"It was the worst thing that I've ever seen": Victims of hate crime in Northampton share experiences of disgusting abuse
Two people who have been abused for who they are in Northampton have shared their experiences to mark national Hate Crime Awareness Week this week.
African Muslim mother Ayan was spat at and called a terrorist in a racist tirade while trying to park her car with her children in the back.
While Sami was verbally abused for being transgender by a group of men who recorded the incident on their mobile phones.
The pair hope to raise awareness of hate crime and highlight the impact it has on victims in the videos released by Northamptonshire Police.
Ayan said: "I don't want this hate crime to go around between us as we are a loving, lovely community and let's share the love rather than hate."
Ayan was just waiting for a space in a car park in the town centre when a man punched her window, so she opened it and he spat in her face.
He then started shouting and screaming racist remarks at her: "All the worst words you can ever imagine."
She tried to calm him down, asking him to stop as her children were in the back seats of her car, but he refused until he walked back to his car and drove off.
"It was the worst thing that I've ever seen. To punch my car and spit in my face, I was not expecting any of this and I could see his frustration that if I got out, he might have done more," she said.
Sami was near All Saints Church in November last year when a group of men passed her in a car, but then came back and started abusing her.
"They were shouting some language that actually might have been more offensive to other people that were around me than me," she said.
Sami said she was not happy with how she reacted by shouting back at them but she was less confident back then - she now feels sympathy for her attackers.
"Many of those making the most noise, they're the ones that are most in fear, and quite often they're just trying to prove something," she said.
When asked what advice she would give to hate crime victims, Sami recommended writing down or recording their feelings or talk to someone to 'get it out'.
A third video was also recorded by police about Richard, who was born with Down’s syndrome, who shared his experience alongside his mother, Rachel, of moving into a new home and being targeted for his disability.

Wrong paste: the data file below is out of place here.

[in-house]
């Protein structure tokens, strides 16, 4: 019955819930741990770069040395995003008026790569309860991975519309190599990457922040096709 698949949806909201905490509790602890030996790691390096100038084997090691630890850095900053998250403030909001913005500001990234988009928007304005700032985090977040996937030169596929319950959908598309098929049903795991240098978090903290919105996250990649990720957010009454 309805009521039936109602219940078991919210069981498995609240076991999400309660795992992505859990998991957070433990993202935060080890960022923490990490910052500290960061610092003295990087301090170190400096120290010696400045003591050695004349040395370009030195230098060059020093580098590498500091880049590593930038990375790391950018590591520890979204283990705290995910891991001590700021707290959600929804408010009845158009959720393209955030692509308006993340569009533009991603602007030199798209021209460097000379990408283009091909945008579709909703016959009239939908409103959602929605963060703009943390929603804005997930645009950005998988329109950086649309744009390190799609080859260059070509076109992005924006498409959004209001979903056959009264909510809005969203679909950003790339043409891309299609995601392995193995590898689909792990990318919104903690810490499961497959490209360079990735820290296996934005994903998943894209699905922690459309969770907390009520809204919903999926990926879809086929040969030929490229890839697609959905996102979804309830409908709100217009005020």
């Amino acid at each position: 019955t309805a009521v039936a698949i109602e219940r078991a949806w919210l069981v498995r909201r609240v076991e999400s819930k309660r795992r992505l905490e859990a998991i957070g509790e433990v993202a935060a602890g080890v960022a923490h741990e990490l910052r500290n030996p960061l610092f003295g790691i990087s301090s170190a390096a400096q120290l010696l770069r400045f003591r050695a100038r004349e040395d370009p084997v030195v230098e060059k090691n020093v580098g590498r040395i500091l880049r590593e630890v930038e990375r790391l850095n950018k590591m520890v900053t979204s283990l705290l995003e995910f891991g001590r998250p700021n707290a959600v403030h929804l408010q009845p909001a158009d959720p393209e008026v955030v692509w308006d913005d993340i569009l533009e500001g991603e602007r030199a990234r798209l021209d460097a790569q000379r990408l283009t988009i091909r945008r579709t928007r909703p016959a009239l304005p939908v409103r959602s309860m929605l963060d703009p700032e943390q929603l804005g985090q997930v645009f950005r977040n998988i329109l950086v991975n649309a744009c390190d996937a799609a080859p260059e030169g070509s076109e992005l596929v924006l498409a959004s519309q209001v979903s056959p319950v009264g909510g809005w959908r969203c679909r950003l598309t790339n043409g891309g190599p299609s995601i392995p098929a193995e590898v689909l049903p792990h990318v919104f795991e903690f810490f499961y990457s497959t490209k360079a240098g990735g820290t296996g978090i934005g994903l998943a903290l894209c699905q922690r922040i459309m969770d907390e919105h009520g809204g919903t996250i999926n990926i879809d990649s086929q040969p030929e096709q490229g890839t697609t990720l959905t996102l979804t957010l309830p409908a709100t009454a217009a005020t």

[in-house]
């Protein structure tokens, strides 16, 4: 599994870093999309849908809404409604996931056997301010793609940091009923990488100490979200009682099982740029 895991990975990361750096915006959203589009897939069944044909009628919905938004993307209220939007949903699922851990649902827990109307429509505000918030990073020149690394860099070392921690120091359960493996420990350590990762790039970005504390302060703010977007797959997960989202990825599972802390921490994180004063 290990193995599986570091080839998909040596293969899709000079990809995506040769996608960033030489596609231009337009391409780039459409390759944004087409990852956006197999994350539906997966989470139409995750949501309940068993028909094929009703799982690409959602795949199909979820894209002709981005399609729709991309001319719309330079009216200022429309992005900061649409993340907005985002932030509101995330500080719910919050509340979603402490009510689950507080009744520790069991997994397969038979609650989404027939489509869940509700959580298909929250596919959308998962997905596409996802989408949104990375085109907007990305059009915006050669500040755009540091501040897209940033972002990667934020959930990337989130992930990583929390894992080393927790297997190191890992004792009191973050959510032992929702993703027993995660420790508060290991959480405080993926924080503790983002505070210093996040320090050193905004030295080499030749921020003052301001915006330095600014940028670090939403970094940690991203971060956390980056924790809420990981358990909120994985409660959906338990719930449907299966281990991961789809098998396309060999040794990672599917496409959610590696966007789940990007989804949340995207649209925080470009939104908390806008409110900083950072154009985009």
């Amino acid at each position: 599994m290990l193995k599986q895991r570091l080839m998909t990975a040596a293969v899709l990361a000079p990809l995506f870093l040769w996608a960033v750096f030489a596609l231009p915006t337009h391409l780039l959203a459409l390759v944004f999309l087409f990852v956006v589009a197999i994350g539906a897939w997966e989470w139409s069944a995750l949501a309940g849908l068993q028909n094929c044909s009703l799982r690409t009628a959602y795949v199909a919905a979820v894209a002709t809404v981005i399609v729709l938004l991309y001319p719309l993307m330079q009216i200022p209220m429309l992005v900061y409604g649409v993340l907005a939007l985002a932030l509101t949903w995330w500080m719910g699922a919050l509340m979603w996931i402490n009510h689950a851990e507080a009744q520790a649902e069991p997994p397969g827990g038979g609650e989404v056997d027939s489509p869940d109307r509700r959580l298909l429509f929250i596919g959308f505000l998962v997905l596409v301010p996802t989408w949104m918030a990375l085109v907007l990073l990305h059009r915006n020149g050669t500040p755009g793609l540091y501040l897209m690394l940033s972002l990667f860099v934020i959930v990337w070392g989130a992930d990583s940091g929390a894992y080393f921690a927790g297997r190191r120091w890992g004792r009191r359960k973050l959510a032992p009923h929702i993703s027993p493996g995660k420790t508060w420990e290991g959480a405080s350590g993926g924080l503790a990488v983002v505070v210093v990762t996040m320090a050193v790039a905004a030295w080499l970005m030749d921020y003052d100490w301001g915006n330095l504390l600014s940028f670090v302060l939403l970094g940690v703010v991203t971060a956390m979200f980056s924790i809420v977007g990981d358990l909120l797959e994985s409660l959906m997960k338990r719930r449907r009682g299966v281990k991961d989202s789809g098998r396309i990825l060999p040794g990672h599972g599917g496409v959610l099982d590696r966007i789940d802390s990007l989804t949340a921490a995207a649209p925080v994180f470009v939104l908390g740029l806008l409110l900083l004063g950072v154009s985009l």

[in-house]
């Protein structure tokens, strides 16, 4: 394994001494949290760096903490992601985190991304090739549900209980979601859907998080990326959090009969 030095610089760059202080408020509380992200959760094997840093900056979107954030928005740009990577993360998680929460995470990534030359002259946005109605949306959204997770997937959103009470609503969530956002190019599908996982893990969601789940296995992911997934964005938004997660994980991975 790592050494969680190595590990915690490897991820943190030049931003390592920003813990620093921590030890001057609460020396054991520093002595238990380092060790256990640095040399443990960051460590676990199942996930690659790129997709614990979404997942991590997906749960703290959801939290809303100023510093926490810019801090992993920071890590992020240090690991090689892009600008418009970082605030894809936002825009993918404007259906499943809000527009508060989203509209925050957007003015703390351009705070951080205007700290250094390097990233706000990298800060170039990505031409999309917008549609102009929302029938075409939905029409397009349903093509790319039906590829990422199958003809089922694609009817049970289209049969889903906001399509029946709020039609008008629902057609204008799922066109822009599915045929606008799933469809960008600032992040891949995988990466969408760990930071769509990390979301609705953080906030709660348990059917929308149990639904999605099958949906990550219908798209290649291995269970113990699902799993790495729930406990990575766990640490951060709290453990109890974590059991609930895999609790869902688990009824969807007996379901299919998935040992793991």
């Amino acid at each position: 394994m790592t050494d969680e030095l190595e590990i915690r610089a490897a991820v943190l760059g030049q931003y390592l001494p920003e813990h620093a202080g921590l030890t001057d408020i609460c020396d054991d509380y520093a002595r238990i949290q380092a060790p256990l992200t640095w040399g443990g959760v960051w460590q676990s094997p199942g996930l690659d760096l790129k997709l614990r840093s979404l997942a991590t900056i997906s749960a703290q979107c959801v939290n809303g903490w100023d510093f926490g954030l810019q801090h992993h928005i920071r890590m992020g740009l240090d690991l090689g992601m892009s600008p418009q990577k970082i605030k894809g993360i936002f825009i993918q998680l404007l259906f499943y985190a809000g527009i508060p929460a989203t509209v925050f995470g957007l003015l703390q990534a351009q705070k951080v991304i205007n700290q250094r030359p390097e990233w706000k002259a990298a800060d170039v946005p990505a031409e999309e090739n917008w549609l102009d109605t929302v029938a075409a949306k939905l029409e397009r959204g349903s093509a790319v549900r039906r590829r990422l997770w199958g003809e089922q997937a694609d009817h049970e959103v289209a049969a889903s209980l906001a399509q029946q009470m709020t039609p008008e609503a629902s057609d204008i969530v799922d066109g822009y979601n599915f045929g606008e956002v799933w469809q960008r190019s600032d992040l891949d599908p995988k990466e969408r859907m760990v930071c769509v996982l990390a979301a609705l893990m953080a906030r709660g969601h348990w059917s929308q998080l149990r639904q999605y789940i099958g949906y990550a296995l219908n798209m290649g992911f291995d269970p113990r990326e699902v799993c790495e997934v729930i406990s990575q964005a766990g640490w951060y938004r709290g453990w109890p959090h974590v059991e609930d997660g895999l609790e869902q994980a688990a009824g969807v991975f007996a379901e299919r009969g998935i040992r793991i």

The theme of this year’s Hate Crime Awareness Week is ‘hope’, which is being shared in Northamptonshire through a series of events to raise awareness of hate crime, explain what it is and how it is being tackled, and encourage people to report it.
Chief Constable Nick Adderley said: “It’s really important to me, and to our communities, that we take as much positive action as we can to tackle hate crime by providing support to victims and to help find and prosecute those responsible.
“There’s no place in society for prejudice, and there’s no place for hatred. As a Force we will push hard to root out all forms of prejudice and hate, working with partners and residents to support and create inclusive communities. I’m proud to take part in National Hate Crime Awareness Week and to continue to promote the work we do in the communities we serve.
“I would like to reiterate to the public, incidents of hate crime should not, and will not, be tolerated, and I would encourage anyone who has been a victim of hate crime to come forward and report it.”
Hate crime and hate incidents can be reported to:
Police - 101 or 999 in an emergency
True Vision - report-it.org.uk
Any local council
Support is available for victims of hate crime via;
Voice – 0300 303 1965
Northamptonshire Rights and Equality Council – 01604 400808
Northampton Interfaith Forum - 07757 020346
Voluntary Impact Northamptonshire - 01604 637522
Disability Resource Centre Bedfordshire - 01582 470 900
Find more information on hate crime and hate incidents here.